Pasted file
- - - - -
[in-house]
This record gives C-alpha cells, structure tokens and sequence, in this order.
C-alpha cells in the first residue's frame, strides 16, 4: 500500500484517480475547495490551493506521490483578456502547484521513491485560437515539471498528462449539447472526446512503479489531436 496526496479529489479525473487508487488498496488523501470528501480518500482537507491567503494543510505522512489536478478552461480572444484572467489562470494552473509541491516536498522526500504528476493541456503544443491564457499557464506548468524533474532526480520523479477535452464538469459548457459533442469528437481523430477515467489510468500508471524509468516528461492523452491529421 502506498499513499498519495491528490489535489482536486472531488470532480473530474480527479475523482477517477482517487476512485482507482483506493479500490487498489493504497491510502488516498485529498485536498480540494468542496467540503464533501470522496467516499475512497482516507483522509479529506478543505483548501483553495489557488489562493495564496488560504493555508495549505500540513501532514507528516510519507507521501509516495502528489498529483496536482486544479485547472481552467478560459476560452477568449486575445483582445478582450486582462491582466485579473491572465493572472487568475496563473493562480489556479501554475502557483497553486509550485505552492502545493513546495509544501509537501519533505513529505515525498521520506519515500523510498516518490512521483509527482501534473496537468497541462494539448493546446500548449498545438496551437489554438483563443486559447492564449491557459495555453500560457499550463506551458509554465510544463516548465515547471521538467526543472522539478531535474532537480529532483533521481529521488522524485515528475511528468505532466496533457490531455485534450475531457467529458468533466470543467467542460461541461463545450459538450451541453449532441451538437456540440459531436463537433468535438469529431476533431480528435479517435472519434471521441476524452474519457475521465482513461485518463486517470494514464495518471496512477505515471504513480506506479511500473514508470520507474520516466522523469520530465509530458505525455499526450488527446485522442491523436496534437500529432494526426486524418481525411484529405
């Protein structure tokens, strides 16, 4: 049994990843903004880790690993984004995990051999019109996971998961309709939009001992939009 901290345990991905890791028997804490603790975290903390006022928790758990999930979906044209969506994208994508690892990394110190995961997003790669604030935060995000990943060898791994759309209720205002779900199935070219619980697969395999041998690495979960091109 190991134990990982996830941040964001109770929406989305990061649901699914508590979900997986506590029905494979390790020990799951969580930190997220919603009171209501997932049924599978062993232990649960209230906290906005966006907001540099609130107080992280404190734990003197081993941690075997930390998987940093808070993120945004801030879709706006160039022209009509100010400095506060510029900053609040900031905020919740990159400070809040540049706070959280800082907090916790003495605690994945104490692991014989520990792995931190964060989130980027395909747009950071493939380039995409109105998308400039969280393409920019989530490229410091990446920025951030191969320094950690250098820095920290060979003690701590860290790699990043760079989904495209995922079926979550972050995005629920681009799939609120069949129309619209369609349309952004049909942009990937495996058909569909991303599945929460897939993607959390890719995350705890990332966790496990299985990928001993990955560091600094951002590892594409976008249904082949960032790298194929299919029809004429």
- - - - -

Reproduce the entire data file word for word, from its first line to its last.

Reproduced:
[in-house]
This record gives C-alpha cells, structure tokens and sequence, in this order.
C-alpha cells in the first residue's frame, strides 16, 4: 500500500484517480475547495490551493506521490483578456502547484521513491485560437515539471498528462449539447472526446512503479489531436 496526496479529489479525473487508487488498496488523501470528501480518500482537507491567503494543510505522512489536478478552461480572444484572467489562470494552473509541491516536498522526500504528476493541456503544443491564457499557464506548468524533474532526480520523479477535452464538469459548457459533442469528437481523430477515467489510468500508471524509468516528461492523452491529421 502506498499513499498519495491528490489535489482536486472531488470532480473530474480527479475523482477517477482517487476512485482507482483506493479500490487498489493504497491510502488516498485529498485536498480540494468542496467540503464533501470522496467516499475512497482516507483522509479529506478543505483548501483553495489557488489562493495564496488560504493555508495549505500540513501532514507528516510519507507521501509516495502528489498529483496536482486544479485547472481552467478560459476560452477568449486575445483582445478582450486582462491582466485579473491572465493572472487568475496563473493562480489556479501554475502557483497553486509550485505552492502545493513546495509544501509537501519533505513529505515525498521520506519515500523510498516518490512521483509527482501534473496537468497541462494539448493546446500548449498545438496551437489554438483563443486559447492564449491557459495555453500560457499550463506551458509554465510544463516548465515547471521538467526543472522539478531535474532537480529532483533521481529521488522524485515528475511528468505532466496533457490531455485534450475531457467529458468533466470543467467542460461541461463545450459538450451541453449532441451538437456540440459531436463537433468535438469529431476533431480528435479517435472519434471521441476524452474519457475521465482513461485518463486517470494514464495518471496512477505515471504513480506506479511500473514508470520507474520516466522523469520530465509530458505525455499526450488527446485522442491523436496534437500529432494526426486524418481525411484529405
């Protein structure tokens, strides 16, 4: 049994990843903004880790690993984004995990051999019109996971998961309709939009001992939009 901290345990991905890791028997804490603790975290903390006022928790758990999930979906044209969506994208994508690892990394110190995961997003790669604030935060995000990943060898791994759309209720205002779900199935070219619980697969395999041998690495979960091109 190991134990990982996830941040964001109770929406989305990061649901699914508590979900997986506590029905494979390790020990799951969580930190997220919603009171209501997932049924599978062993232990649960209230906290906005966006907001540099609130107080992280404190734990003197081993941690075997930390998987940093808070993120945004801030879709706006160039022209009509100010400095506060510029900053609040900031905020919740990159400070809040540049706070959280800082907090916790003495605690994945104490692991014989520990792995931190964060989130980027395909747009950071493939380039995409109105998308400039969280393409920019989530490229410091990446920025951030191969320094950690250098820095920290060979003690701590860290790699990043760079989904495209995922079926979550972050995005629920681009799939609120069949129309619209369609349309952004049909942009990937495996058909569909991303599945929460897939993607959390890719995350705890990332966790496990299985990928001993990955560091600094951002590892594409976008249904082949960032790298194929299919029809004429």